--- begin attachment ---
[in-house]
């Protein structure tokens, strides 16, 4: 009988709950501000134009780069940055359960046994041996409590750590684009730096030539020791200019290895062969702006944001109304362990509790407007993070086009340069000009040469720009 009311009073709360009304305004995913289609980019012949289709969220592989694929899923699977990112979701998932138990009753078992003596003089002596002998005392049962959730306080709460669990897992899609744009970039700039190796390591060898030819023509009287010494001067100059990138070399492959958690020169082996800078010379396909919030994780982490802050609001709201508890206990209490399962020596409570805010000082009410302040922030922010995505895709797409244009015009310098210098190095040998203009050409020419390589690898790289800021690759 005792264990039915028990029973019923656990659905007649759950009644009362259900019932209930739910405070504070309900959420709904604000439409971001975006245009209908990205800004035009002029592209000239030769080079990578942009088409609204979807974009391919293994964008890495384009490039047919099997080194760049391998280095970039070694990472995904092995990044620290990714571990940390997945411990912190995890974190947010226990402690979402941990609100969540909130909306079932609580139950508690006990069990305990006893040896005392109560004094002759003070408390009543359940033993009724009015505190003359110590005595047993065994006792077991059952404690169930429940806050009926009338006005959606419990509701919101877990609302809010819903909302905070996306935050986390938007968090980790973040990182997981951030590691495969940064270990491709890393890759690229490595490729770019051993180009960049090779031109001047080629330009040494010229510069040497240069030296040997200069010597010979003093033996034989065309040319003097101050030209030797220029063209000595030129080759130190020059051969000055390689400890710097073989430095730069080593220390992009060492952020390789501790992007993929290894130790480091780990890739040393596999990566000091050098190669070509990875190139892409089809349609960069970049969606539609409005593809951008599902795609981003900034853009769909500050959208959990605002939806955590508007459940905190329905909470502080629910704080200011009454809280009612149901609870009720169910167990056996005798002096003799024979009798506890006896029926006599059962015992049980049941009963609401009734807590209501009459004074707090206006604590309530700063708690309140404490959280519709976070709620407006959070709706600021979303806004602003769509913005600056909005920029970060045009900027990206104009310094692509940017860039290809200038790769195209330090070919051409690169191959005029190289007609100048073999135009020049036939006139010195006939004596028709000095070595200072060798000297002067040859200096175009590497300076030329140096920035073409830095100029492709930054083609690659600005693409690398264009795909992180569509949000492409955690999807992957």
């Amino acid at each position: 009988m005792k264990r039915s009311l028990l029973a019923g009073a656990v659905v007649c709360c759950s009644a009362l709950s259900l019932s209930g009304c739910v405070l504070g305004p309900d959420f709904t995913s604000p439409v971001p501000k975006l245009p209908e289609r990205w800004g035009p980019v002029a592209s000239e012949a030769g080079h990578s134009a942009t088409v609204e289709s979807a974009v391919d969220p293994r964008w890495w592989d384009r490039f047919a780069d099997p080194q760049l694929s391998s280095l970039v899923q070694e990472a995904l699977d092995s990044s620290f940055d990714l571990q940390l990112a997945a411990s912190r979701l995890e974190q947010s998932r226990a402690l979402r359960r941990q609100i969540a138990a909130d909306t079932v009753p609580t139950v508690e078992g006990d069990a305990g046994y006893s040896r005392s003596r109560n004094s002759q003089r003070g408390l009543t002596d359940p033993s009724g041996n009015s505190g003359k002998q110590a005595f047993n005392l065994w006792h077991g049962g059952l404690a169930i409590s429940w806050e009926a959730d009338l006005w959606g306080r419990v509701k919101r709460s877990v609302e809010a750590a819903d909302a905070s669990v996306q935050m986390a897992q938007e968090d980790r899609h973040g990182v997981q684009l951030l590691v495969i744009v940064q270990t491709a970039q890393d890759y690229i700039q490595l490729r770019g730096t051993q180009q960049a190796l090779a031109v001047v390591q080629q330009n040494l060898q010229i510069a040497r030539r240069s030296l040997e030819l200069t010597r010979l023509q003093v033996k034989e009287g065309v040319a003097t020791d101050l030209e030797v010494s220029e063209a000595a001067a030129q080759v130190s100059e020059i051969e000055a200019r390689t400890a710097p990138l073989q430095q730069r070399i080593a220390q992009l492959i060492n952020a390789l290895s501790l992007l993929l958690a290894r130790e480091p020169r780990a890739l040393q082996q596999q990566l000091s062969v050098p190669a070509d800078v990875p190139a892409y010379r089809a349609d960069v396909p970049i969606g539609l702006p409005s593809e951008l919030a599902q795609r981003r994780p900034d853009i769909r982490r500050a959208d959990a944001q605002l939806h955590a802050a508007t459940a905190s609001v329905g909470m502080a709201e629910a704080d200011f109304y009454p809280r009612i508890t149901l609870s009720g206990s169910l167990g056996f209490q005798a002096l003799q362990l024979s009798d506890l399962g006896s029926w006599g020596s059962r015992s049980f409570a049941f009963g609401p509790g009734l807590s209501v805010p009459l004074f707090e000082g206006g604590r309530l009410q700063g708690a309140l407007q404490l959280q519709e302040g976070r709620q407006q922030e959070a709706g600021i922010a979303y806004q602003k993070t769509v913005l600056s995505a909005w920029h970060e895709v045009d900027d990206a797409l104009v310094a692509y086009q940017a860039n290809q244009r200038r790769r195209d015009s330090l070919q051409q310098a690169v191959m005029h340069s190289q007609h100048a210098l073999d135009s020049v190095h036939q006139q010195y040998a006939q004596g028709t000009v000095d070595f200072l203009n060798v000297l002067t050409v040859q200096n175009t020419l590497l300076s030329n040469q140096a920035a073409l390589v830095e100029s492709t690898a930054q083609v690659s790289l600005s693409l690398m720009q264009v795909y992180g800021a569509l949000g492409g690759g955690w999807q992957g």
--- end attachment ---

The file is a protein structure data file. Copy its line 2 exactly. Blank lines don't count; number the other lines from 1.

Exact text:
């Protein structure tokens, strides 16, 4: 009988709950501000134009780069940055359960046994041996409590750590684009730096030539020791200019290895062969702006944001109304362990509790407007993070086009340069000009040469720009 009311009073709360009304305004995913289609980019012949289709969220592989694929899923699977990112979701998932138990009753078992003596003089002596002998005392049962959730306080709460669990897992899609744009970039700039190796390591060898030819023509009287010494001067100059990138070399492959958690020169082996800078010379396909919030994780982490802050609001709201508890206990209490399962020596409570805010000082009410302040922030922010995505895709797409244009015009310098210098190095040998203009050409020419390589690898790289800021690759 005792264990039915028990029973019923656990659905007649759950009644009362259900019932209930739910405070504070309900959420709904604000439409971001975006245009209908990205800004035009002029592209000239030769080079990578942009088409609204979807974009391919293994964008890495384009490039047919099997080194760049391998280095970039070694990472995904092995990044620290990714571990940390997945411990912190995890974190947010226990402690979402941990609100969540909130909306079932609580139950508690006990069990305990006893040896005392109560004094002759003070408390009543359940033993009724009015505190003359110590005595047993065994006792077991059952404690169930429940806050009926009338006005959606419990509701919101877990609302809010819903909302905070996306935050986390938007968090980790973040990182997981951030590691495969940064270990491709890393890759690229490595490729770019051993180009960049090779031109001047080629330009040494010229510069040497240069030296040997200069010597010979003093033996034989065309040319003097101050030209030797220029063209000595030129080759130190020059051969000055390689400890710097073989430095730069080593220390992009060492952020390789501790992007993929290894130790480091780990890739040393596999990566000091050098190669070509990875190139892409089809349609960069970049969606539609409005593809951008599902795609981003900034853009769909500050959208959990605002939806955590508007459940905190329905909470502080629910704080200011009454809280009612149901609870009720169910167990056996005798002096003799024979009798506890006896029926006599059962015992049980049941009963609401009734807590209501009459004074707090206006604590309530700063708690309140404490959280519709976070709620407006959070709706600021979303806004602003769509913005600056909005920029970060045009900027990206104009310094692509940017860039290809200038790769195209330090070919051409690169191959005029190289007609100048073999135009020049036939006139010195006939004596028709000095070595200072060798000297002067040859200096175009590497300076030329140096920035073409830095100029492709930054083609690659600005693409690398264009795909992180569509949000492409955690999807992957």